It’s time to combat a few old myths and give an opinion on the single most important thing in sword fighting. Is it strength? Agility? Speed, surely? Or something more…? To those of you who study and practice HEMA, I doubt my answer will come as a surprise but let’s get into it.
Is it strength then? You know, like in the movies? Badass shirtless barbarian wields a massive sword and our hero must nimbly evade him? He’s so powerful you can’t even block his blows, he’ll just break through your guard? Well, this isn’t completely stupid. We do have some guards which are said to be able to break other guards because of the force of the blow. The idea definitely existed but it was only ever one of a much larger number of options. Brute force has its place but it’s rather a small one. And it’s something most competent swordsmen knew how to deal with. So long as you use a guard that can take the initial brunt of the blow then change slightly to redirect the force, like our Ox Guard of last week, a brutish attack relying on strength alone won’t defeat you.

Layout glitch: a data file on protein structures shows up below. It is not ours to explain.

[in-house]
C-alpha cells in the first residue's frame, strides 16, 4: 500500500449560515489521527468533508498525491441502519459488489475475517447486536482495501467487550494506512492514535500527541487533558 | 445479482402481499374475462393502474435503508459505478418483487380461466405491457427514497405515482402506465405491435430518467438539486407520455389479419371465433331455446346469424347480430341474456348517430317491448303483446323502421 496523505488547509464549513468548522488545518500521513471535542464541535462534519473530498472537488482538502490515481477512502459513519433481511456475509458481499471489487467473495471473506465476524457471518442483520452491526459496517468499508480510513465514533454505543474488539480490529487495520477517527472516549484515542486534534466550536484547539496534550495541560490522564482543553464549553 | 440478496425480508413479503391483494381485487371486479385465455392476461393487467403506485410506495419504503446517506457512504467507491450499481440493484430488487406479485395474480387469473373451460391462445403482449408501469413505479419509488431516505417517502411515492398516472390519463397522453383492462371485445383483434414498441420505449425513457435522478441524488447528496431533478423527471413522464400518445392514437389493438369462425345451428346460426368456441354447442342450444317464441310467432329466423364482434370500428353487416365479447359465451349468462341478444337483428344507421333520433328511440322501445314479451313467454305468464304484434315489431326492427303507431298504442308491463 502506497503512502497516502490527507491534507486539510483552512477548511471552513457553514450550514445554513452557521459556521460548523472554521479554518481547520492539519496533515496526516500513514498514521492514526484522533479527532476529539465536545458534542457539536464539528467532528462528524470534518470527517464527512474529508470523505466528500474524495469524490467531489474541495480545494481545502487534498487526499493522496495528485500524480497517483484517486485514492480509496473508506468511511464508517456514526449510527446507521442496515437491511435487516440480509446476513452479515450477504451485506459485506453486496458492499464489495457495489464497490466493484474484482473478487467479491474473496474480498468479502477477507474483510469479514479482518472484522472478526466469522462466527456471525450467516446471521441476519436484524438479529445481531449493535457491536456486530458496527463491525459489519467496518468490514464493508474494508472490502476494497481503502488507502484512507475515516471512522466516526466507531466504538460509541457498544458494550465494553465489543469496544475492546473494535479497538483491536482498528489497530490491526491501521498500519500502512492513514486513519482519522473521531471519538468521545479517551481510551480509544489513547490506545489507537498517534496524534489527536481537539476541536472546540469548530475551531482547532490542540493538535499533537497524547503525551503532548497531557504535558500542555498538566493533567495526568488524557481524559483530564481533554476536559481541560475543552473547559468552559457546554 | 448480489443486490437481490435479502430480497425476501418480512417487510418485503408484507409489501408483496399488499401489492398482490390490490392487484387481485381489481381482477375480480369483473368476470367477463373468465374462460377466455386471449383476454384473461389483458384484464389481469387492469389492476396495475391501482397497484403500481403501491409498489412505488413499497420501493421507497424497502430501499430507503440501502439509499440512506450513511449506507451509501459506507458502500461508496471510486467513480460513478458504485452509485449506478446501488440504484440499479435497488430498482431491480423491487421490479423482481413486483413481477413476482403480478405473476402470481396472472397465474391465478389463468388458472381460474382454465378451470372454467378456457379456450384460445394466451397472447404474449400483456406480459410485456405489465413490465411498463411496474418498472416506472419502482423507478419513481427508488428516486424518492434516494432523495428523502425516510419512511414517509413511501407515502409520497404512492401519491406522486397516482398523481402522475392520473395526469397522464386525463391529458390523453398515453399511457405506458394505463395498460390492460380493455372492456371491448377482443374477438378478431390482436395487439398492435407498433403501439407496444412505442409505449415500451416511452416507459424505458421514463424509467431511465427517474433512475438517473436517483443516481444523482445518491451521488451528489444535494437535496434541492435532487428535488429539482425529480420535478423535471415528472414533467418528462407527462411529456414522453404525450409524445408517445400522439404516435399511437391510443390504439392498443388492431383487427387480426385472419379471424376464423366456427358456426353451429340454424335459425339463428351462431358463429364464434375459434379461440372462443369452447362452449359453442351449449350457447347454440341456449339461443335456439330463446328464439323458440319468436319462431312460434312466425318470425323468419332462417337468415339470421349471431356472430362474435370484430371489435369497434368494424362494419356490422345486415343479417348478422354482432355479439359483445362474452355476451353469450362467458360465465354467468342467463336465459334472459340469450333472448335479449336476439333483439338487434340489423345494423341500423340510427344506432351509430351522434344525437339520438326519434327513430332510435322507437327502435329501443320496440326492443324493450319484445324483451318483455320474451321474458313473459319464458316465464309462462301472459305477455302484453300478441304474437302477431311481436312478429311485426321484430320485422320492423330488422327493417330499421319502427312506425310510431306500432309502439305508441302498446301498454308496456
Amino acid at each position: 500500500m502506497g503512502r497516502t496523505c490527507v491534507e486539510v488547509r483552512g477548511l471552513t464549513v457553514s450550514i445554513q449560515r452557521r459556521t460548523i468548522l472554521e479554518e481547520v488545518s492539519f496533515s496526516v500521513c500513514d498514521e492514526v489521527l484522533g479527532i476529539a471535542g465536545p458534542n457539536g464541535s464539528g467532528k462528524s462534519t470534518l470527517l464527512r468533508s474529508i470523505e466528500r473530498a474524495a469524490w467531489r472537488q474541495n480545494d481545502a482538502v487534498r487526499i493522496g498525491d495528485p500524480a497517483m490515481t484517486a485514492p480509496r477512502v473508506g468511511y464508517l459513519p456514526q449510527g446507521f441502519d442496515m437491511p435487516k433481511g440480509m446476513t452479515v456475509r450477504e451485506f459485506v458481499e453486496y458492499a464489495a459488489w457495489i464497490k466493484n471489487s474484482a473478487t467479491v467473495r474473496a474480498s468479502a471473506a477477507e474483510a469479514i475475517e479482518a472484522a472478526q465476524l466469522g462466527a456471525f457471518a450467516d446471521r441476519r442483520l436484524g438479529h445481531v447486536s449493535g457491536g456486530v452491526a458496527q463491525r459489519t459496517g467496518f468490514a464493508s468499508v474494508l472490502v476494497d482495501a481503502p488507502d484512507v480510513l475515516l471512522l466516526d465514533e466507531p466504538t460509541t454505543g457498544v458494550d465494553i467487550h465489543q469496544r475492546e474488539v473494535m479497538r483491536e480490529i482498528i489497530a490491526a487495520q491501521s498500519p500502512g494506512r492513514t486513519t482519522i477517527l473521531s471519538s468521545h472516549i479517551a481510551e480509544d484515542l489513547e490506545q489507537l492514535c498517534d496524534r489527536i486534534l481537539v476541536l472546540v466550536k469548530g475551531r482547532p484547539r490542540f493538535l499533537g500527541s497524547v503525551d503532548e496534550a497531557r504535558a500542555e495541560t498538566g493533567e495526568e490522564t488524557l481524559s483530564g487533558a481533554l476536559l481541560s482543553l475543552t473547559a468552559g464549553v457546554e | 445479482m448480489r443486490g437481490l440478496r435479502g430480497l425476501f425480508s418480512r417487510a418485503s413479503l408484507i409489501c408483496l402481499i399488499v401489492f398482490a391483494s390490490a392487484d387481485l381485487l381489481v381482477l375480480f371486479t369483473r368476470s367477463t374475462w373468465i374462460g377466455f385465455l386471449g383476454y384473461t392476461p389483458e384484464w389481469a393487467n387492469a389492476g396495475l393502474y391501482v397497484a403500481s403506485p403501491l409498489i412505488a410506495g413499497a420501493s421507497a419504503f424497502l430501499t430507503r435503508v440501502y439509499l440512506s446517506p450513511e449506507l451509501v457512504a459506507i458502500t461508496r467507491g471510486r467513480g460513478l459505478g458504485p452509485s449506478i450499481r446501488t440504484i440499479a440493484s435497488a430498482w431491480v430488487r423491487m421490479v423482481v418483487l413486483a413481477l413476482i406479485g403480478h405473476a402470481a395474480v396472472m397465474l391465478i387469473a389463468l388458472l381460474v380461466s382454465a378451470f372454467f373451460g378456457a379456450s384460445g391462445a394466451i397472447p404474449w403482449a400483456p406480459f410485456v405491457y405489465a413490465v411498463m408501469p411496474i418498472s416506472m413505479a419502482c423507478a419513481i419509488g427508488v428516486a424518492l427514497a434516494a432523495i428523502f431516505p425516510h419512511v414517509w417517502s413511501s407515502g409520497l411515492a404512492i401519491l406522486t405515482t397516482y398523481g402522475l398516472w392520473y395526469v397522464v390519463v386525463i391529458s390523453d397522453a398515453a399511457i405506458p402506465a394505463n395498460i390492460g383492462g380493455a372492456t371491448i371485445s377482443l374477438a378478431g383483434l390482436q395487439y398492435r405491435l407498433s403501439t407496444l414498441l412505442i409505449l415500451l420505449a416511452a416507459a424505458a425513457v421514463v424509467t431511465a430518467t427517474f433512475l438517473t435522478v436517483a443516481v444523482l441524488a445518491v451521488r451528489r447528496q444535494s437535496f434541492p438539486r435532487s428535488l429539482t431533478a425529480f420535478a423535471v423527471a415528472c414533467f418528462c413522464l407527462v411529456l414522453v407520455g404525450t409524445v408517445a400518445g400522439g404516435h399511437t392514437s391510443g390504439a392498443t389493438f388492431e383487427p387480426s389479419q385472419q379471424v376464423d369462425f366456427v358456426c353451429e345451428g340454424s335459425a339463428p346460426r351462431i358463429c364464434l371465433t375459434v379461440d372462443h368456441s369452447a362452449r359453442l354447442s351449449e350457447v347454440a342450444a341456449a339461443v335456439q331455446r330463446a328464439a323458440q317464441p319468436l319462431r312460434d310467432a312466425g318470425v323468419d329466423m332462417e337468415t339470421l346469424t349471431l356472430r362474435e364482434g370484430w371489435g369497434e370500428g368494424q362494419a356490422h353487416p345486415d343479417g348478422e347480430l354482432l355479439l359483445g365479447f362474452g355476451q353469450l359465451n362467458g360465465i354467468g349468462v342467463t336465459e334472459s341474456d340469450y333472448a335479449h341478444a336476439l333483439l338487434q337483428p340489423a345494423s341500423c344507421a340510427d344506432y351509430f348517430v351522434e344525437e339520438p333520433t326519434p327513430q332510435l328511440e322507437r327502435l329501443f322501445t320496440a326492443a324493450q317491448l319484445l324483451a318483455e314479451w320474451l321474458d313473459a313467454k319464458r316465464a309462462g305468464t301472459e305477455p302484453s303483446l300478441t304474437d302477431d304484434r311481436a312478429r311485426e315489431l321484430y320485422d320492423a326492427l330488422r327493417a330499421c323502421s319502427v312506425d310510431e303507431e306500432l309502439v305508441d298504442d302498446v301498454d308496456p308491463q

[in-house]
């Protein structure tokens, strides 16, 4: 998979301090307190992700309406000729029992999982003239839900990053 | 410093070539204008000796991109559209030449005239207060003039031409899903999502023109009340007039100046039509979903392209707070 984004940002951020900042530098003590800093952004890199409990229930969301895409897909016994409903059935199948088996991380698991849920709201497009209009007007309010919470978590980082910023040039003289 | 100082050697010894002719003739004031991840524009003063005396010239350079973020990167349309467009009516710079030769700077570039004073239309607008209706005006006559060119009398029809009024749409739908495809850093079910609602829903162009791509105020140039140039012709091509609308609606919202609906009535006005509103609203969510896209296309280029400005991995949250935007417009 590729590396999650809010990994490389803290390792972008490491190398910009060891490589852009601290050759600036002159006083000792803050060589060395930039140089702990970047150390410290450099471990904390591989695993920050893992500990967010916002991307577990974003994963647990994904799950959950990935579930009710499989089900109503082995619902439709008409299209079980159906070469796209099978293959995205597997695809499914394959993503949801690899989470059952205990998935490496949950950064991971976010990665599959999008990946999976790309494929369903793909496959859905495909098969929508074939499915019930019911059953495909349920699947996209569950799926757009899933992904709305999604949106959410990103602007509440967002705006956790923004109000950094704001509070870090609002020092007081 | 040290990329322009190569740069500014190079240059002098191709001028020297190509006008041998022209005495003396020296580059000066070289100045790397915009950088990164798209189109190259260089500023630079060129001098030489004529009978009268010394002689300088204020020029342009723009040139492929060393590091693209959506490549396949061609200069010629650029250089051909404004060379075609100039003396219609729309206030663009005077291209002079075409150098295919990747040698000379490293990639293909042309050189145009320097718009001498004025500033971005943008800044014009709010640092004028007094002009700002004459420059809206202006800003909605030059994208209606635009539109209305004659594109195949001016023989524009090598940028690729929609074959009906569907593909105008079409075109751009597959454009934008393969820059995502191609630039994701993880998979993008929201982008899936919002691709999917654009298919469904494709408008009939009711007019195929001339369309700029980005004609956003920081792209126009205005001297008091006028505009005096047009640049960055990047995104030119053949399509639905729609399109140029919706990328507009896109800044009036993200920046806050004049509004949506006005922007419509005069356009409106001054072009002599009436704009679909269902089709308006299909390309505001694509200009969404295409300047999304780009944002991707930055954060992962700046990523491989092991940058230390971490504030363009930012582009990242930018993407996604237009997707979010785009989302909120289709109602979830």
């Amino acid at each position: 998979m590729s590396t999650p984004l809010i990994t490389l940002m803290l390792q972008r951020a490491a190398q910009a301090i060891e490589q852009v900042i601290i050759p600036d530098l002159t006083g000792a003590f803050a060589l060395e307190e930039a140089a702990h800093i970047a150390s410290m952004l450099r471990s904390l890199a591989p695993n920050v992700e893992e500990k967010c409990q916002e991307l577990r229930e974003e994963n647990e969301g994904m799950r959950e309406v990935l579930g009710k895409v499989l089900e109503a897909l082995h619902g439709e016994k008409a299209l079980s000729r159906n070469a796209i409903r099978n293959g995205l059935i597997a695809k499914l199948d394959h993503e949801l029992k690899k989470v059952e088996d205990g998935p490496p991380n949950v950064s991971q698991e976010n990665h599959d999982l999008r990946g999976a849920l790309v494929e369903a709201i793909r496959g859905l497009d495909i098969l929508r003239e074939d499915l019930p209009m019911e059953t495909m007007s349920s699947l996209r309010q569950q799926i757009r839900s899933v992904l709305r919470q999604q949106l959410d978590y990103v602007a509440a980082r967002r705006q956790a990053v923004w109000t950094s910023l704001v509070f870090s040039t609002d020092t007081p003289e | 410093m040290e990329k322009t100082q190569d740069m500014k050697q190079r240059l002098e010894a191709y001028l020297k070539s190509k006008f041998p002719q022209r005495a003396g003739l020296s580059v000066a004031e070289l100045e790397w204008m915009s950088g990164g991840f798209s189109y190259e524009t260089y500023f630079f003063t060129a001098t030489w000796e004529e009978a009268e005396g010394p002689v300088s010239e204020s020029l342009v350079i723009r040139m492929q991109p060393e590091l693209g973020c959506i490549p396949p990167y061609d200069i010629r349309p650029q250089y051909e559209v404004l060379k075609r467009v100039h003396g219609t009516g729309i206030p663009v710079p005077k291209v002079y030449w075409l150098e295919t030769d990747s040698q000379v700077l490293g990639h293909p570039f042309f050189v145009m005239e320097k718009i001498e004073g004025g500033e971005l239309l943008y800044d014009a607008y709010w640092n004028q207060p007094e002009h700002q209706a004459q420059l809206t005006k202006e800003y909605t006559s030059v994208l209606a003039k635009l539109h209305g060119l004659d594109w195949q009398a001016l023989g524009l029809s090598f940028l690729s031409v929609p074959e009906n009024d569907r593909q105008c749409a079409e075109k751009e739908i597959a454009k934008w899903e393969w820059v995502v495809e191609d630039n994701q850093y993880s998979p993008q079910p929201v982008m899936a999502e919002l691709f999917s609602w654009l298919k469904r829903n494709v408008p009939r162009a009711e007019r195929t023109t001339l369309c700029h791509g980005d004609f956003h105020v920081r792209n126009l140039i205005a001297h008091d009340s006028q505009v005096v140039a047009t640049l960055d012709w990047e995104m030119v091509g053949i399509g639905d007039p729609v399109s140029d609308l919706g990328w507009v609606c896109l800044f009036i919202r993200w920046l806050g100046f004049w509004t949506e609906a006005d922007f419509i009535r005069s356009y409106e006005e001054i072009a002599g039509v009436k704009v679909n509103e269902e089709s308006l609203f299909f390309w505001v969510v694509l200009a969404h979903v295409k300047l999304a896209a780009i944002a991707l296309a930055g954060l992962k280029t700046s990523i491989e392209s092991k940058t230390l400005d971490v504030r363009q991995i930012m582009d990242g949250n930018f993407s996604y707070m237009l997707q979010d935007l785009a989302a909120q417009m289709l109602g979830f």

What about our hero in this scenario? What about agility? The nimble ones who dodge and roll, they’re always outsmarting the big strong men who swing wildly at them, right? There’s a place for agility, certainly. If you’re young and fit you can definitely use it to your advantage but be wary, because an older, less agile fighter can still take you down. The problem with relying on agility is that you still need to get past your opponent’s guard somehow. Anything you do out of measure, unless it tricks them to change their guard, isn’t going to affect them, and while you’re in measure, one wrong move will get you hit.